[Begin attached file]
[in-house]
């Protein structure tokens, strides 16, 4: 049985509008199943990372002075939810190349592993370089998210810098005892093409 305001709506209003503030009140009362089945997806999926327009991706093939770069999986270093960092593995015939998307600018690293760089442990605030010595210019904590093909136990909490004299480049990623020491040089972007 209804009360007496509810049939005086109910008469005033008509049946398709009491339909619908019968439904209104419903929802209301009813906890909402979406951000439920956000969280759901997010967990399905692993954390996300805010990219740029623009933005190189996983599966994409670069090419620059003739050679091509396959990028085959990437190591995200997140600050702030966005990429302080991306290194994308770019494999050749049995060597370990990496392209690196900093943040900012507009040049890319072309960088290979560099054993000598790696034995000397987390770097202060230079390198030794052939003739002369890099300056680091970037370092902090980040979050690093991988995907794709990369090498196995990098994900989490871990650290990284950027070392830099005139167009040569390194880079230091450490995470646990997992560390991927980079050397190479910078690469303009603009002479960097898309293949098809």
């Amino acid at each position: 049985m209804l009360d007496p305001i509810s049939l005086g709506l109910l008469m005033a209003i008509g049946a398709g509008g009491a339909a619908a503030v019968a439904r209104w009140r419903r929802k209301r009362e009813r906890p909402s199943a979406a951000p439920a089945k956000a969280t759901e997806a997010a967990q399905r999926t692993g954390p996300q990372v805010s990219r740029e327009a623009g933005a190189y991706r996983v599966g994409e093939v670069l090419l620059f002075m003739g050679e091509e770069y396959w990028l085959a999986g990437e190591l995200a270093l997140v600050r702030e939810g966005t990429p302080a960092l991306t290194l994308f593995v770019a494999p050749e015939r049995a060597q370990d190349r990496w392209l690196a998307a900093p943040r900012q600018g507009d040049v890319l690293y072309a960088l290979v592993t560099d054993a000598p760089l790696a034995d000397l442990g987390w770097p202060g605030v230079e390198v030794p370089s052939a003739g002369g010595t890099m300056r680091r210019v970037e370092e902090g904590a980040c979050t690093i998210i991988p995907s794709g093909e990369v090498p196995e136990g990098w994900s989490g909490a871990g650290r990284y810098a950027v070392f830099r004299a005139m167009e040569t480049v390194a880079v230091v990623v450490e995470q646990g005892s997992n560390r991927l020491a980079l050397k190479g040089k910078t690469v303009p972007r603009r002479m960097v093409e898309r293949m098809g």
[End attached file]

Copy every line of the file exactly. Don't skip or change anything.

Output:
[in-house]
């Protein structure tokens, strides 16, 4: 049985509008199943990372002075939810190349592993370089998210810098005892093409 305001709506209003503030009140009362089945997806999926327009991706093939770069999986270093960092593995015939998307600018690293760089442990605030010595210019904590093909136990909490004299480049990623020491040089972007 209804009360007496509810049939005086109910008469005033008509049946398709009491339909619908019968439904209104419903929802209301009813906890909402979406951000439920956000969280759901997010967990399905692993954390996300805010990219740029623009933005190189996983599966994409670069090419620059003739050679091509396959990028085959990437190591995200997140600050702030966005990429302080991306290194994308770019494999050749049995060597370990990496392209690196900093943040900012507009040049890319072309960088290979560099054993000598790696034995000397987390770097202060230079390198030794052939003739002369890099300056680091970037370092902090980040979050690093991988995907794709990369090498196995990098994900989490871990650290990284950027070392830099005139167009040569390194880079230091450490995470646990997992560390991927980079050397190479910078690469303009603009002479960097898309293949098809």
């Amino acid at each position: 049985m209804l009360d007496p305001i509810s049939l005086g709506l109910l008469m005033a209003i008509g049946a398709g509008g009491a339909a619908a503030v019968a439904r209104w009140r419903r929802k209301r009362e009813r906890p909402s199943a979406a951000p439920a089945k956000a969280t759901e997806a997010a967990q399905r999926t692993g954390p996300q990372v805010s990219r740029e327009a623009g933005a190189y991706r996983v599966g994409e093939v670069l090419l620059f002075m003739g050679e091509e770069y396959w990028l085959a999986g990437e190591l995200a270093l997140v600050r702030e939810g966005t990429p302080a960092l991306t290194l994308f593995v770019a494999p050749e015939r049995a060597q370990d190349r990496w392209l690196a998307a900093p943040r900012q600018g507009d040049v890319l690293y072309a960088l290979v592993t560099d054993a000598p760089l790696a034995d000397l442990g987390w770097p202060g605030v230079e390198v030794p370089s052939a003739g002369g010595t890099m300056r680091r210019v970037e370092e902090g904590a980040c979050t690093i998210i991988p995907s794709g093909e990369v090498p196995e136990g990098w994900s989490g909490a871990g650290r990284y810098a950027v070392f830099r004299a005139m167009e040569t480049v390194a880079v230091v990623v450490e995470q646990g005892s997992n560390r991927l020491a980079l050397k190479g040089k910078t690469v303009p972007r603009r002479m960097v093409e898309r293949m098809g």